This essay, prepared for a University of Cambridge conference on ‘Principles Versus Rules in Financial Regulation’, posits a new issue in that debate. Although principles-based regulation is thought to more closely achieve normative goals than rules, the extent to which that occurs can depend on the enforcement regime. A person who is subject to unpredictable liability is likely to hew to the most conservative interpretation of the principle, especially where that person would be a potential deep pocket in litigation. This creates a paradox: unless protected by a regime enabling one in good faith to exercise judgment without fear of liability, such a person will effectively act as if subject to a rule and, even worse, an unintended rule.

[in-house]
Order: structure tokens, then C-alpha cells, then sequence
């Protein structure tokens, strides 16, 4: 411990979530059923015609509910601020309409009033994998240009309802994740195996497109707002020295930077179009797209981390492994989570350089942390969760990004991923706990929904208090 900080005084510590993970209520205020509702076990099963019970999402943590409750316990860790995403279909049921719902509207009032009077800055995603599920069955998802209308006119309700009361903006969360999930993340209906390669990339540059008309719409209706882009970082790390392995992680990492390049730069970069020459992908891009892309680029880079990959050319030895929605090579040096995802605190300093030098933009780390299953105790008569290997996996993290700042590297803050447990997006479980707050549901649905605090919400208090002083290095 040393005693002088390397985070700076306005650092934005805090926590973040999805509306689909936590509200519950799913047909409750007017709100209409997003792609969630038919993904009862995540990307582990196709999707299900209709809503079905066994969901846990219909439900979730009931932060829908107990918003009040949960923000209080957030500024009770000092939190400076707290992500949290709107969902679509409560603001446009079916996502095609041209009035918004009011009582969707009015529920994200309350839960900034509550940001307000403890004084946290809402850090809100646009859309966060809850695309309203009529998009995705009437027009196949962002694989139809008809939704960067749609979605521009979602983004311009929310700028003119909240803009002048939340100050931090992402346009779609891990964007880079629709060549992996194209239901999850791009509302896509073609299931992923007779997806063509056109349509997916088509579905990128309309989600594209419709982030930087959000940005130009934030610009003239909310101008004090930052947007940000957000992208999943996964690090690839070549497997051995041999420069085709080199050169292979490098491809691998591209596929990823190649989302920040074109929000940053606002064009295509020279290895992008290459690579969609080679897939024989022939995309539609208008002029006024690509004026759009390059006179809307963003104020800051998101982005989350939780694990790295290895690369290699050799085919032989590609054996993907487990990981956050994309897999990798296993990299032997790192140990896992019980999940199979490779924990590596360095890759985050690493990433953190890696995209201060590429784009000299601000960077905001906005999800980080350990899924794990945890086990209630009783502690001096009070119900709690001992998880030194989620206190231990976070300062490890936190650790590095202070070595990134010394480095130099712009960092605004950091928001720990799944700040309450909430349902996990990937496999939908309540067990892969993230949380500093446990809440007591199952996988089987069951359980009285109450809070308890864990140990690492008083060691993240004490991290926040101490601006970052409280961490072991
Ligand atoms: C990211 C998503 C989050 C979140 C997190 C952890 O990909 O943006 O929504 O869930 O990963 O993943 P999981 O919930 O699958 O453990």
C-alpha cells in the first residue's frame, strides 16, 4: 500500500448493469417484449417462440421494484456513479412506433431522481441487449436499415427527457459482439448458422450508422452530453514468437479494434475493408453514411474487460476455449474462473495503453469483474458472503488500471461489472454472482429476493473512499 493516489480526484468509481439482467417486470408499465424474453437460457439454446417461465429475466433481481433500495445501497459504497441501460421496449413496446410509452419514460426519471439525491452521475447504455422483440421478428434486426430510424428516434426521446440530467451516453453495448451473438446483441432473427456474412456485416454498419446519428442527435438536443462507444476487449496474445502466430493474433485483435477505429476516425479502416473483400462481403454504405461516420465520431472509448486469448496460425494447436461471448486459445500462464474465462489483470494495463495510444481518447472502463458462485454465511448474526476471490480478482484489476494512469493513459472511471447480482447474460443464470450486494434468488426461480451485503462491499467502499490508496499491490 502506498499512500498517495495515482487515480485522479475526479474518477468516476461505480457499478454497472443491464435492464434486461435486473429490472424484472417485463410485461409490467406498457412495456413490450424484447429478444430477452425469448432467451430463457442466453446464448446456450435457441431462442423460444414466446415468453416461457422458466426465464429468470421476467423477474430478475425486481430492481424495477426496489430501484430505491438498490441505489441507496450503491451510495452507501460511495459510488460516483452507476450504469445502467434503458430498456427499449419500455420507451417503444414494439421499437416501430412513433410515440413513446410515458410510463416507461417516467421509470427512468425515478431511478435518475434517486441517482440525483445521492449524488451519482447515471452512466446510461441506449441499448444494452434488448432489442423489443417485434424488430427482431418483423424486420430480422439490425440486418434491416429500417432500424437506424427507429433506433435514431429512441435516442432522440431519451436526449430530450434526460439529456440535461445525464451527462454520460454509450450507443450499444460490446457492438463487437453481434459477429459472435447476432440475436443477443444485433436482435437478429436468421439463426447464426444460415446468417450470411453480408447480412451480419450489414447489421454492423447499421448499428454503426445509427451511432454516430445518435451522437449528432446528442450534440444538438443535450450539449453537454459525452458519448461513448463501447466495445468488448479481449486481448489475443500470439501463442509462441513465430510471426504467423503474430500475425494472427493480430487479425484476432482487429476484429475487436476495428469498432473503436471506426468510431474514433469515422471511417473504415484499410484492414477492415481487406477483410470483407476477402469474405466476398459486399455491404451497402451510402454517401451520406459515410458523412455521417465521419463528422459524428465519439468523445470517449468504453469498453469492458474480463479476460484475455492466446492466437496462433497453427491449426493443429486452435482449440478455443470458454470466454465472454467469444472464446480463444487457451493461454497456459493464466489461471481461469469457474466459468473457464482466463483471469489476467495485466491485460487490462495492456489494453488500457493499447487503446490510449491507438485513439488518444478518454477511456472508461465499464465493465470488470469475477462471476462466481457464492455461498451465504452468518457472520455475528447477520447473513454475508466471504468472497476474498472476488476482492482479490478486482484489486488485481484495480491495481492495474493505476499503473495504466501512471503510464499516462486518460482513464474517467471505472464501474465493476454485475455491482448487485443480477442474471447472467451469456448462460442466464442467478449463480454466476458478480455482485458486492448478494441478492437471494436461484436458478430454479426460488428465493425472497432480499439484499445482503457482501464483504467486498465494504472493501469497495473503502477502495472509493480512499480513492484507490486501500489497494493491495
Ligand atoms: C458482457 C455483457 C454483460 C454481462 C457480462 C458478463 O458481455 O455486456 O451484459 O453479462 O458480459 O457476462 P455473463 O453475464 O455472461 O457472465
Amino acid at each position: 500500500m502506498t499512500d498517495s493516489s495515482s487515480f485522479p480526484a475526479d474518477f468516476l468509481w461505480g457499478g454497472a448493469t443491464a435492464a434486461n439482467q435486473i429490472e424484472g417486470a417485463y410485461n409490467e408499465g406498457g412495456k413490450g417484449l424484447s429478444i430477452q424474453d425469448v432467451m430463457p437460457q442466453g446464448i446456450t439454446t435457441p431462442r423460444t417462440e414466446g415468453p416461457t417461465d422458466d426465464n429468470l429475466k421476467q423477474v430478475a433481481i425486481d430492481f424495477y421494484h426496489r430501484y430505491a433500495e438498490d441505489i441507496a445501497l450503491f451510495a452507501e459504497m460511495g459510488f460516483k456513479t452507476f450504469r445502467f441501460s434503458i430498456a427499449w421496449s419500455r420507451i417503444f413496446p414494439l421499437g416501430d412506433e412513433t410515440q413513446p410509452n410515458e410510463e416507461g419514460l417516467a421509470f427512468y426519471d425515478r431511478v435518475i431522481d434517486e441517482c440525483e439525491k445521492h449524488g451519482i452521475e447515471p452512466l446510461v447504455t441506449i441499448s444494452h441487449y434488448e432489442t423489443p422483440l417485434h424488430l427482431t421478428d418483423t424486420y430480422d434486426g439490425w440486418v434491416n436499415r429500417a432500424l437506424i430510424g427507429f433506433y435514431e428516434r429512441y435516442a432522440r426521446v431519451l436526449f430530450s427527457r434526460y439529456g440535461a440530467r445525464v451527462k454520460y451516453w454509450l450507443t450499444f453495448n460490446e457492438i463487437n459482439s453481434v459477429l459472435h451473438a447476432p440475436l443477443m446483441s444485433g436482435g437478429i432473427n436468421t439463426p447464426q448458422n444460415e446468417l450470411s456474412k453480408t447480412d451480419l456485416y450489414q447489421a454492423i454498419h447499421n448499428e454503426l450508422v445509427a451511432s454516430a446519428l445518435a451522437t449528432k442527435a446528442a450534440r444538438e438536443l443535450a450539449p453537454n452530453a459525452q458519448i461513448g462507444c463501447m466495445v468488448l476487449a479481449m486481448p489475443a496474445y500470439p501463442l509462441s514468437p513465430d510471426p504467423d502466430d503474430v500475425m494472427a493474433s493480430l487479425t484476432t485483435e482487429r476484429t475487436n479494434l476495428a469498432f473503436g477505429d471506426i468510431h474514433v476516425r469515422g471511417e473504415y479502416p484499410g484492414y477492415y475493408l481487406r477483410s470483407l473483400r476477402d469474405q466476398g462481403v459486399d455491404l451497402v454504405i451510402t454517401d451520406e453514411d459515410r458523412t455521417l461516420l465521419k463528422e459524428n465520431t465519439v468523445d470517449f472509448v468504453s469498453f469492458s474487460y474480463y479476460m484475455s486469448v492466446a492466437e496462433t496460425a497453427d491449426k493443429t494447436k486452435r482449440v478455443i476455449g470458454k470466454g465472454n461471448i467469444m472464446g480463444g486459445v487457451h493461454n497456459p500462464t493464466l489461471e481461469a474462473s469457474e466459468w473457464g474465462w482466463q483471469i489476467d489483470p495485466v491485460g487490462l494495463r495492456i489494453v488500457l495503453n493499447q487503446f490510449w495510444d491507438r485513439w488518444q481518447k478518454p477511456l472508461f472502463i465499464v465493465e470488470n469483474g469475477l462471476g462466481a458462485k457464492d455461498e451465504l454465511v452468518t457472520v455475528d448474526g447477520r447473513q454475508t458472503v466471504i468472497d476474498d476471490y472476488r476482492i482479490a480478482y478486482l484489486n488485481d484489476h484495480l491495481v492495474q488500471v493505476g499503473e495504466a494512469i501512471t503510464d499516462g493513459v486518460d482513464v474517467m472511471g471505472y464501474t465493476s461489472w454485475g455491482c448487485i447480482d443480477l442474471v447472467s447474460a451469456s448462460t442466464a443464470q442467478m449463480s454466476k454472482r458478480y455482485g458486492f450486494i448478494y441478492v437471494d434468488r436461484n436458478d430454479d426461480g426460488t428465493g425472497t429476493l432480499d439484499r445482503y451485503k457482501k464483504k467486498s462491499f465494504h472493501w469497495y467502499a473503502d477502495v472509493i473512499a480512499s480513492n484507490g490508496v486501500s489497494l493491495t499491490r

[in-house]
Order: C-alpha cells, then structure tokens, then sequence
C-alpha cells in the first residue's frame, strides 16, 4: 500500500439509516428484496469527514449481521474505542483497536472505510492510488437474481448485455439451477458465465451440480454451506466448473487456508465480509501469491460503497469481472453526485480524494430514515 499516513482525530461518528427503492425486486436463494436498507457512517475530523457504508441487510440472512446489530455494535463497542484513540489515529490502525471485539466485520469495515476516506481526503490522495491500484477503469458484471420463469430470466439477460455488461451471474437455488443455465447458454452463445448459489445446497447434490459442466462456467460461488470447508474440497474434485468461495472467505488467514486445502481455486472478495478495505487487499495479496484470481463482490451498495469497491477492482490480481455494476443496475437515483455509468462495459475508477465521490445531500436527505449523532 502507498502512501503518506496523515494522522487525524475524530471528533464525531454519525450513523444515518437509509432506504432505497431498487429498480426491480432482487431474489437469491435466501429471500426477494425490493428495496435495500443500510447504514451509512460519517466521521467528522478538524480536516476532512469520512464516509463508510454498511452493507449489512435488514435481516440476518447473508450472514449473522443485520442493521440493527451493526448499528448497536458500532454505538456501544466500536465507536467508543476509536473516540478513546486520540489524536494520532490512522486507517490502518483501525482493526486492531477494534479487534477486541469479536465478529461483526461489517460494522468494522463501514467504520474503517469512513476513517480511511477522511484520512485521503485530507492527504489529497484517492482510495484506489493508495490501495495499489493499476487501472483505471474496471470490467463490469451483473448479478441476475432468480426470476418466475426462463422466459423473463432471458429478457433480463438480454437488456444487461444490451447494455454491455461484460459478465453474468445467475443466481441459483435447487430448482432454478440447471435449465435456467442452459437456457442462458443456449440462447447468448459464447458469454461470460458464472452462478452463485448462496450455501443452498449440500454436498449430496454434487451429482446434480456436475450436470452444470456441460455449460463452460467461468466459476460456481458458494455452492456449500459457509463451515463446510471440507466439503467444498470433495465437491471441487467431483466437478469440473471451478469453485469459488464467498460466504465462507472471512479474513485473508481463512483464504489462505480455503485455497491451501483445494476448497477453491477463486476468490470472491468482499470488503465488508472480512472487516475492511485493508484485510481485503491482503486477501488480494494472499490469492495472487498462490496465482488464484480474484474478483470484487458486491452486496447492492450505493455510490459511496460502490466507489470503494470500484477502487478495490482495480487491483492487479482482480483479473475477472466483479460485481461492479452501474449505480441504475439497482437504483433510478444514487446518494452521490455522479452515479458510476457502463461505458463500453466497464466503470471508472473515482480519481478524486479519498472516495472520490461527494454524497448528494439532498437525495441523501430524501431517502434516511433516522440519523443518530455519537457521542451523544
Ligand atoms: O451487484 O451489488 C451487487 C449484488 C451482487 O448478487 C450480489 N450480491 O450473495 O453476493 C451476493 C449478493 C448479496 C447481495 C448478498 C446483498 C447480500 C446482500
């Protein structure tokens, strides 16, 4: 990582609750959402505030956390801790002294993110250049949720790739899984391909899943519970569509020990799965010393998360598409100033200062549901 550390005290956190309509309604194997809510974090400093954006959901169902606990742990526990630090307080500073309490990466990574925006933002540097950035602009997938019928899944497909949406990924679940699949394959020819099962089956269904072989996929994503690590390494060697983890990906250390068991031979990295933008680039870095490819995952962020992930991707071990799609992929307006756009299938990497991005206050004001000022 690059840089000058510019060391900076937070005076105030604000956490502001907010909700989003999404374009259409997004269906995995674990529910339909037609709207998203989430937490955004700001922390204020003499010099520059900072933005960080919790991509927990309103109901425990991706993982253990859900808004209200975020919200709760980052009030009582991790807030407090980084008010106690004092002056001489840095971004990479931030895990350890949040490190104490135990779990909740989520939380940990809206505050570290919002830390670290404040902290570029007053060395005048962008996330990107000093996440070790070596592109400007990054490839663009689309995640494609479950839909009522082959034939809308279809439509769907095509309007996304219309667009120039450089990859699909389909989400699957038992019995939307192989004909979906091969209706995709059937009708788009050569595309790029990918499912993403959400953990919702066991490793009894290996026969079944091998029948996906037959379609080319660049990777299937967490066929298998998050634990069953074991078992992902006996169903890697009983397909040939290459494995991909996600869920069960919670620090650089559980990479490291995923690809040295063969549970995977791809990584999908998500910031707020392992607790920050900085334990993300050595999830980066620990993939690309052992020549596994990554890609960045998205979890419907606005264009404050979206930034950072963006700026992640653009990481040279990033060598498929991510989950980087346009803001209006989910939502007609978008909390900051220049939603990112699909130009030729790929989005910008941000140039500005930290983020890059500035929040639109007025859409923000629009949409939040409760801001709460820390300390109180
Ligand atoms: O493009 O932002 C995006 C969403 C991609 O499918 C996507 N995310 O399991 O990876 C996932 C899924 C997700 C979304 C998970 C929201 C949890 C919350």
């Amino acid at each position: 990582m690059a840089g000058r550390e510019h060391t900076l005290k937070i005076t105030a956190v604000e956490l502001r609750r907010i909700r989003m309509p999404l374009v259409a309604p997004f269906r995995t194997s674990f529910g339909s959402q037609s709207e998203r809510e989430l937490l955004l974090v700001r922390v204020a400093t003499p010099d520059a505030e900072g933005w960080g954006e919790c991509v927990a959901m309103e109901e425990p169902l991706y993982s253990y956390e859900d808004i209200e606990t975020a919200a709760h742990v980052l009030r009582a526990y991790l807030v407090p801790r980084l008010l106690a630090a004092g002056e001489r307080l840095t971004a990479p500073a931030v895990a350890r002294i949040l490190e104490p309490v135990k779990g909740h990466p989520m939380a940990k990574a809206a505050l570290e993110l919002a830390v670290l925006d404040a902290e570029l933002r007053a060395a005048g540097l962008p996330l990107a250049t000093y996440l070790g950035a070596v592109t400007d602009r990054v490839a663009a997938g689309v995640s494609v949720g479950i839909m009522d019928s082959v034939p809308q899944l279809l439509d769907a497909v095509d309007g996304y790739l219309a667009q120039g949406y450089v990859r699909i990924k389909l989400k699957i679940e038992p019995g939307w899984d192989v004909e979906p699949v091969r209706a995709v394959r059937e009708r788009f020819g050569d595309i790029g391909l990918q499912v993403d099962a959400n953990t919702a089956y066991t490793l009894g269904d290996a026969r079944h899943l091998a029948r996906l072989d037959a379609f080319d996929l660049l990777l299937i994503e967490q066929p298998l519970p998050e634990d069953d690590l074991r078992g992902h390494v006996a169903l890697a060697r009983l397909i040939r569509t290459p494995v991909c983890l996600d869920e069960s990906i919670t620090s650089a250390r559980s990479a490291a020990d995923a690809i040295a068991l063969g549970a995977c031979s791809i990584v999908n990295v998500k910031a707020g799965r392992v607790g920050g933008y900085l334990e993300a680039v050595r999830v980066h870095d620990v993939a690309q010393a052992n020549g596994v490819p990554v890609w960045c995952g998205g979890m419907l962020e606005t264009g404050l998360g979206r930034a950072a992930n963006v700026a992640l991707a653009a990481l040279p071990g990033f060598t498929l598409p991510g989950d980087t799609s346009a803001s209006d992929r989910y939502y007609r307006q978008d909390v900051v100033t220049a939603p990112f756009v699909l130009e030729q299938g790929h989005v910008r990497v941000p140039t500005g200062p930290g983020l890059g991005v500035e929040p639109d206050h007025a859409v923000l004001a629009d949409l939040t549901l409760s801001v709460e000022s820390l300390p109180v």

Steven L. Schwarcz, The ‘Principles’ Paradox, 10 European Business Organization Law Review 175-184 (2009)
Library of Congress Subject Headings
Trust indentures, Mortgage-backed securities, Liability (Law), Bond market, Public finance